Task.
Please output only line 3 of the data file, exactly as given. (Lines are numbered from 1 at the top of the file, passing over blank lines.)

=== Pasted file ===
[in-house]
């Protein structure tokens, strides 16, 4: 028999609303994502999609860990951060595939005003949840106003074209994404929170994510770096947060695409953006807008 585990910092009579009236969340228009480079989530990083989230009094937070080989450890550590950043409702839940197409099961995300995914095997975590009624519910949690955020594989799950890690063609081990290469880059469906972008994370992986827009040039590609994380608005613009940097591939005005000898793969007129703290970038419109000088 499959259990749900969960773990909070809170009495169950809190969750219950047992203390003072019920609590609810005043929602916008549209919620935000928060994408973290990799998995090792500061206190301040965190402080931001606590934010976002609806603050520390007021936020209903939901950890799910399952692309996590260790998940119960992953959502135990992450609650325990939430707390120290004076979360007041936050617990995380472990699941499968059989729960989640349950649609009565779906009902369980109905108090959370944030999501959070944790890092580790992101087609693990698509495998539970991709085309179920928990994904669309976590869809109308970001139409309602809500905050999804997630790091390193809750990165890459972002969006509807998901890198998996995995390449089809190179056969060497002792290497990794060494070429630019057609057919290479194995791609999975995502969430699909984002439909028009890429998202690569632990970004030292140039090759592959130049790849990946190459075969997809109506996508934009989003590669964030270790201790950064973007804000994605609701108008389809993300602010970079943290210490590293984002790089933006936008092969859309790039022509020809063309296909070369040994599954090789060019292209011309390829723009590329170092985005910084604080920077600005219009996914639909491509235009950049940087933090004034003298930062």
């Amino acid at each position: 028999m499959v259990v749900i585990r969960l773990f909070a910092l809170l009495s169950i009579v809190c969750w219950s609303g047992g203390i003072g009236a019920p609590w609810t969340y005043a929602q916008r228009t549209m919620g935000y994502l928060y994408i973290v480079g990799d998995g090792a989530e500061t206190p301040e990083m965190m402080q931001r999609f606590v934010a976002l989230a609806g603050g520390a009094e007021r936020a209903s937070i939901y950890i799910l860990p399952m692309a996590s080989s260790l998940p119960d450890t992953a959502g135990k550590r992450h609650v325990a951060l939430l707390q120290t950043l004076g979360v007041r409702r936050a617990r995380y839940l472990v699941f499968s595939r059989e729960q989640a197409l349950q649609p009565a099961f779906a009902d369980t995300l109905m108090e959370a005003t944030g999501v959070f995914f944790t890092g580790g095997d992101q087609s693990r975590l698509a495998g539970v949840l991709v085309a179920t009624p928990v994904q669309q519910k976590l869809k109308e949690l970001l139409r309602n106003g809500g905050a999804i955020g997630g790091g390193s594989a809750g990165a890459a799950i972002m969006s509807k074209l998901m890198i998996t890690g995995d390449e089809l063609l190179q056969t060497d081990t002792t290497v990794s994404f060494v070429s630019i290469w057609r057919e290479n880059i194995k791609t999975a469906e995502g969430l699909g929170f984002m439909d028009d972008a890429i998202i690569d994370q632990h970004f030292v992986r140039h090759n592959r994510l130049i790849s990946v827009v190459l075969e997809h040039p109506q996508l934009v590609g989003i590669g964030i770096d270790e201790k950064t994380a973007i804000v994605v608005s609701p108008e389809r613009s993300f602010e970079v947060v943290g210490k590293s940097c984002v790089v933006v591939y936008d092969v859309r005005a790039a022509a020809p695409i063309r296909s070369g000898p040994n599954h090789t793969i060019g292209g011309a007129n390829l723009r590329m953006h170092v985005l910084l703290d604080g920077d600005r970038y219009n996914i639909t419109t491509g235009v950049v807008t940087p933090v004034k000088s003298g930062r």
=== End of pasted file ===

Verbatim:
């Amino acid at each position: 028999m499959v259990v749900i585990r969960l773990f909070a910092l809170l009495s169950i009579v809190c969750w219950s609303g047992g203390i003072g009236a019920p609590w609810t969340y005043a929602q916008r228009t549209m919620g935000y994502l928060y994408i973290v480079g990799d998995g090792a989530e500061t206190p301040e990083m965190m402080q931001r999609f606590v934010a976002l989230a609806g603050g520390a009094e007021r936020a209903s937070i939901y950890i799910l860990p399952m692309a996590s080989s260790l998940p119960d450890t992953a959502g135990k550590r992450h609650v325990a951060l939430l707390q120290t950043l004076g979360v007041r409702r936050a617990r995380y839940l472990v699941f499968s595939r059989e729960q989640a197409l349950q649609p009565a099961f779906a009902d369980t995300l109905m108090e959370a005003t944030g999501v959070f995914f944790t890092g580790g095997d992101q087609s693990r975590l698509a495998g539970v949840l991709v085309a179920t009624p928990v994904q669309q519910k976590l869809k109308e949690l970001l139409r309602n106003g809500g905050a999804i955020g997630g790091g390193s594989a809750g990165a890459a799950i972002m969006s509807k074209l998901m890198i998996t890690g995995d390449e089809l063609l190179q056969t060497d081990t002792t290497v990794s994404f060494v070429s630019i290469w057609r057919e290479n880059i194995k791609t999975a469906e995502g969430l699909g929170f984002m439909d028009d972008a890429i998202i690569d994370q632990h970004f030292v992986r140039h090759n592959r994510l130049i790849s990946v827009v190459l075969e997809h040039p109506q996508l934009v590609g989003i590669g964030i770096d270790e201790k950064t994380a973007i804000v994605v608005s609701p108008e389809r613009s993300f602010e970079v947060v943290g210490k590293s940097c984002v790089v933006v591939y936008d092969v859309r005005a790039a022509a020809p695409i063309r296909s070369g000898p040994n599954h090789t793969i060019g292209g011309a007129n390829l723009r590329m953006h170092v985005l910084l703290d604080g920077d600005r970038y219009n996914i639909t419109t491509g235009v950049v807008t940087p933090v004034k000088s003298g930062r």